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Research shows as temperature rises, mental health risk increases

Two people drink from water bottles with the sun beating down on them.
Ross D. Franklin/AP
/
AP
Researchers find that as the temperature rises, people’s mental health might worsen.

Bloomington-Normal is heating up this week, with temperatures expected to reach near 100 degrees on Thursday and Friday. All of central Illinois is under an excessive heat warning until 8 p.m. Friday.

June was the hottest month on record, and July might surpass it, according to the National Oceanic and Atmospheric Administration (NOAA).

NOAA also says 2023 could be the hottest year to date. Meanwhile, researchers are finding that as the temperature rises, people’s mental health might be worsening.

Boston University Assistant Professor Amruta Nori-Sarma conducted a nine-year research study and found that the rate of adults with commercial health insurance who visited an emergency department (ED) for a mental health condition increased on hot days during the summer. She said this stayed true for various types of conditions.

”For example, looking at specifically people with substance use disorders, people with schizophrenia, people going to the ED for self-harm, people with mood anxiety disorders, people with stress disorders — all of these different mental health outcomes, similarly had increased rates of emergency department visits among adults, as summertime temperatures increased," Nori-Sarma said.

A professional headshot of a smiling woman with dark hair past her shoulders and golden brown skin.
Amruta Nori-Sarma
Amruta Nori-Sarma

Northern states also tend to see more patients than southern states, despite the heat being more severe in the south. Nori-Sarma said this might be because people are not as prepared or used to the climate.

“Places like California and the U.S. southwest or the U.S. southeast, they're a little bit more used to seeing these extreme summertime temperatures,” she said. “So, they have things like central air conditioning in a lot of their different housing units and buildings.”

In the North, she said air conditioning, for example, is less commonplace.

“This is really an area that we need to pay attention to because places like Bloomington or Boston — where I sit — are going to experience some of these more extreme summertime temperatures," said Nori-Sarma. "And so one of the things we could think about is are there lessons that we could learn from the places in the U.S. or globally that have already experienced these extreme heat wave periods?”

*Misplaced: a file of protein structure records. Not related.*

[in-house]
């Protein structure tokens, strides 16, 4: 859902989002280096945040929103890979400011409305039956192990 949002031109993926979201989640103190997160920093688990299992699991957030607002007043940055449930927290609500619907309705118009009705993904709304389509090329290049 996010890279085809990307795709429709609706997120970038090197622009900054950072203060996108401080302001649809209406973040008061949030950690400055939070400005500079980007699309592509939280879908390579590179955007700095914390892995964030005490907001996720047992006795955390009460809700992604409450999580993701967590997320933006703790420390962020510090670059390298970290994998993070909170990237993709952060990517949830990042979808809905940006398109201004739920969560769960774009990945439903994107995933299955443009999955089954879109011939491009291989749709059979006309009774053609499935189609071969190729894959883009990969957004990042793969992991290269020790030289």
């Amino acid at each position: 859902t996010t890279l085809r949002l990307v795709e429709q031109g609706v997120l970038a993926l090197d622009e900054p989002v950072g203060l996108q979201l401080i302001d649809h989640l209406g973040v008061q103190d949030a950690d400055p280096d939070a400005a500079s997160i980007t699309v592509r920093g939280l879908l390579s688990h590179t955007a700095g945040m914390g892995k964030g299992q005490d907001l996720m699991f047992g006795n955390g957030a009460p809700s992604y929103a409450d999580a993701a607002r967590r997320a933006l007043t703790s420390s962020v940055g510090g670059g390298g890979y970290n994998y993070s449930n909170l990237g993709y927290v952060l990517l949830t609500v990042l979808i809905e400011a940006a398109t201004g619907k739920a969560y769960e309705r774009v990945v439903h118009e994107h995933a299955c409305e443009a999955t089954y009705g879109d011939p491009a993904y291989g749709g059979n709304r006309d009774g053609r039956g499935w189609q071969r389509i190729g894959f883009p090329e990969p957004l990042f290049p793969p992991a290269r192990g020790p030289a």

A resource that many places have is cooling centers that offer air conditioning in a public setting. This way, anyone can come in and find a reprieve from the heat.

In Bloomington-Normal, there are cooling centers at the public libraries, the Bloomington-Normal YMCA, Denny’s restaurants, Uptown Station, Walmart, and the Junction at Home Sweet Home Ministries.

Nori-Sarma said a growing concern — primarily for young people — is climate-induced anxiety, which she called “eco-anxiety” or “climate anxiety.”

“People have compounding impacts of the anticipation of future climate events plus the stress of actually going through extreme heat wave periods,” she said. “We've grown up in a society that is dealing with the impacts of long-term climate change, and so we're anticipating more extreme weather.”

The most important thing to do in extreme heat conditions, she said, is to keep each other safe.

“If you know someone in your community who might be particularly vulnerable during this extreme heat period, check in with them to make sure that they're doing okay, that they know where the nearest cooling center is, or that they have access to air conditioning, access to sufficient drinking water to keep hydrated, and that they know where is the nearest medical facility in case they need emergency care,” she said.

Josh Wheeler, recovery program manager at the McLean County Center for Human Services (CHS) in Bloomington, said CHS would be mainly looking to educate people at a time like this.

“We're aware of the weather and the heat, and it's important for us to make sure that the individuals that we're serving are aware of that, and how it could potentially impact them negatively or interfere with meeting their needs,” he said.

While CHS is not a cooling center, he said, the agency has mobile crisis units and the Behavioral Health Urgent Care for people in crisis. This includes those who are having a mental health concerns due to the heat.

He compared extreme heat to a winter storm, saying the goal is to make sure everyone is prepared for the weather.

“Do they even know it’s going to be 100?” he said.

Nori-Sarma said there is still plenty of research to be done about mental health and heat. Her study only assessed those with commercial health insurance who wound up in the emergency room. But this doesn’t account for everyone.

She added that she’s currently researching the topic as it pertains to those who do not have insurance.

By furthering the scope, she said it can start to help answer the question, “How do we help those folks to make sure that they're also safe during these more frequent and intense heat wave periods [they] will experience?”

We depend on your support to keep telling stories like this one. WGLT’s mental health coverage is made possible in part by Report For America and Chestnut Health Systems. Please take a moment to donate now and add your financial support to fully fund this growing coverage area so we can continue to serve the community.

Corrected: July 27, 2023 at 6:40 PM CDT
The Bloomington-Normal YMCA was added to the list of cooling centers.
Melissa Ellin is a reporter at WGLT and a Report for America corps member, focused on mental health coverage.